January 13th, 2009 at 9:26 pm

    I am very new kosher cooking/eating, and I am curious about if bird can be eaten with milk? Seeing as birds do not have milk, I can’t see how it conflicts with G-ds command to not cook a youngling in its mothers milk. Can you direct me to a passage?

  4. Rebecca Joseph
    January 14th, 2009 at 3:22 am

    Good question! There’s a large body of Jewish law from antiquity to the present that deals with the subject of meat and milk (basar v’chalav). Here’s a fairly brief explanation of how birds are treated and the practical application for kosher cooking and eating.

    The biblical basis for separating milk and meat is “Do not boil a kid in its mother’s milk.”(Ex. 23:19, Ex. 34:26, Deut. 14:21) Rabbinic Jews and their religiously observant descendants (that’s us) don’t practice according to the biblical commandments alone, but follow Jewish law as it has developed over many centuries. The Mishnah, a foundational source of rabbinic law, interprets the biblical usage of “kid” in this commandment broadly. It prohibits cooking all meat with milk except for the flesh of fish and locusts (BT Chullin 113b). Later authorities disagree about whether this applies to non-kosher as well as kosher animals.

    So what about birds? The Talmud records a debate between two early rabbinic Sages (BT Chullin 116b): Rabbi Yose ha-Galili permitted eating chicken and milk mixtures. Rabbi Yonatan argued that chicken and milk are included in the biblical prohibition. Jewish law follows a third opinion, that of Rabbi Akiva, who held that chicken and milk together are rabbinically prohibited. This is still a very strong prohibition.

    You might ask why the law is stricter rather than more lenient since some Jews in the ancient world considered birds to be parve. There are at least two reasons that are as relevant today as they were centuries ago. Both derive from problems arising from the similarities between the flesh of mammals and birds in various cooked and raw states. Classifying both as meat avoids confusion between them in the kitchen or at the table that would result in prohibited mixtures and related problems. It also avoids the problem of mar’it ayin, that is doing something that appears to be prohibited, such as mixing meat and milk. Mar’it ayin is applied to many things where a person’s behavior may be misinterpreted by others.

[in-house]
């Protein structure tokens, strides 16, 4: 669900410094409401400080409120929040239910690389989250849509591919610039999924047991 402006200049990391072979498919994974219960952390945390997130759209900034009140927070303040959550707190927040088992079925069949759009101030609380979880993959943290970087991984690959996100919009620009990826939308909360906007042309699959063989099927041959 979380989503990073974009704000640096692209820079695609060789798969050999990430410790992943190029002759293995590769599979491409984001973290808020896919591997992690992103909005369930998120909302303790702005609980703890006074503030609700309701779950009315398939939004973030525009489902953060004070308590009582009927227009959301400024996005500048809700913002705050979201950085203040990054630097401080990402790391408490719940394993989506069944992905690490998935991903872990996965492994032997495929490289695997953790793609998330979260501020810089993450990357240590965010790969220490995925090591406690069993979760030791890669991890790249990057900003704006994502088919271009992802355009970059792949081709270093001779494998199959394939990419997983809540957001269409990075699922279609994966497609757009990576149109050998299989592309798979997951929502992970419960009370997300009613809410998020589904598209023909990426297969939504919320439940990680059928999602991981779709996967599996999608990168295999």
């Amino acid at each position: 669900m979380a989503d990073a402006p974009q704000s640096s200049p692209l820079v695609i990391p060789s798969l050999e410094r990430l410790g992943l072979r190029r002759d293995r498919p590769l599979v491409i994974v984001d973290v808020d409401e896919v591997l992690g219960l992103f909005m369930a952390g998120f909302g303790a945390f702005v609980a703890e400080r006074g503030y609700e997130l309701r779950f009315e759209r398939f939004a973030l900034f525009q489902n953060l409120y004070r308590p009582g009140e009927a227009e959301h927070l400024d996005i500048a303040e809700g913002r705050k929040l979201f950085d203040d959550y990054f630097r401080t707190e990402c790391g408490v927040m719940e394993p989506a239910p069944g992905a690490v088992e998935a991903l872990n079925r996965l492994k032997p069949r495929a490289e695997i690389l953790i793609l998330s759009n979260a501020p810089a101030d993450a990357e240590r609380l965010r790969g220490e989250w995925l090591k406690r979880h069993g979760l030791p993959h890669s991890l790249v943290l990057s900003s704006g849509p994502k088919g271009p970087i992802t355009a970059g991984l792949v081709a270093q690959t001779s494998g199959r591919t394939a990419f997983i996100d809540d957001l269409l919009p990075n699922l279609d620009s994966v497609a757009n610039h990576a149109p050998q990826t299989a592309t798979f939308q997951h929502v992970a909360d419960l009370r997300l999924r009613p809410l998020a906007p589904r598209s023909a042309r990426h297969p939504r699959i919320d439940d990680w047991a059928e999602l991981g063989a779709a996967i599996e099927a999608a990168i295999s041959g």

In kosher practice, birds are considered meat and not cooked or eaten with dairy. Fish is parve, but that’s another discussion.

  5. a real jew
    June 17th, 2009 at 11:39 am

    so its complete nonsense dreamed up by rabbis before the wisdom of science to make life difficult for people. i can tell by look, feel, taste and smell teh difference between chicken and beef. fish and chicken is much harder.
    out of interest, its not ok to eat milk and chicken but its ok to smother chicken with egg when you make shnitzel – bible good, rabbinical nonsense, they should get a job and stop dreaming things up through boredom.

  6. Rebecca Joseph
    June 18th, 2009 at 1:54 am

    One person’s “nonsense” with regard to religious belief and practice is another’s cherished wisdom. Judaism attaches so much value to understanding diverse points of view that both the Written and Oral Law record the predominant and dissenting opinions on subjects ranging from food preparation to the nature and causes of human suffering. Hostility towards rabbinic authority, past and present, won’t change that. Thank God.

  7. David R.
    January 12th, 2011 at 11:05 am

    I have quail birds as their eggs are very tasty. I was always worried though about eating their eggs as I heard that they were very high in cholesterol, however recently I found out that fertile eggs are very low in cholesterol, while unfertile eggs are high in cholesterol. If you boil the egg within the hour of it being layed is that kosher?

  8. Rebecca Joseph
    January 31st, 2011 at 2:07 pm

    I’ve shared your question, one of the more interesting posted on The Parve Baker, with several kashrut authorities, including Rabbi Noach Vogel of the Orthodox Union’s West Coast Kashruth Division. Quail are kosher birds making their boiled, unfertilized eggs kosher, as well. Eggs known or likely to be fertile are not permitted, even when boiled. If you’re concerned about kashrut and heart health, how about considering the unfertilized quails a treat to enjoy in moderation?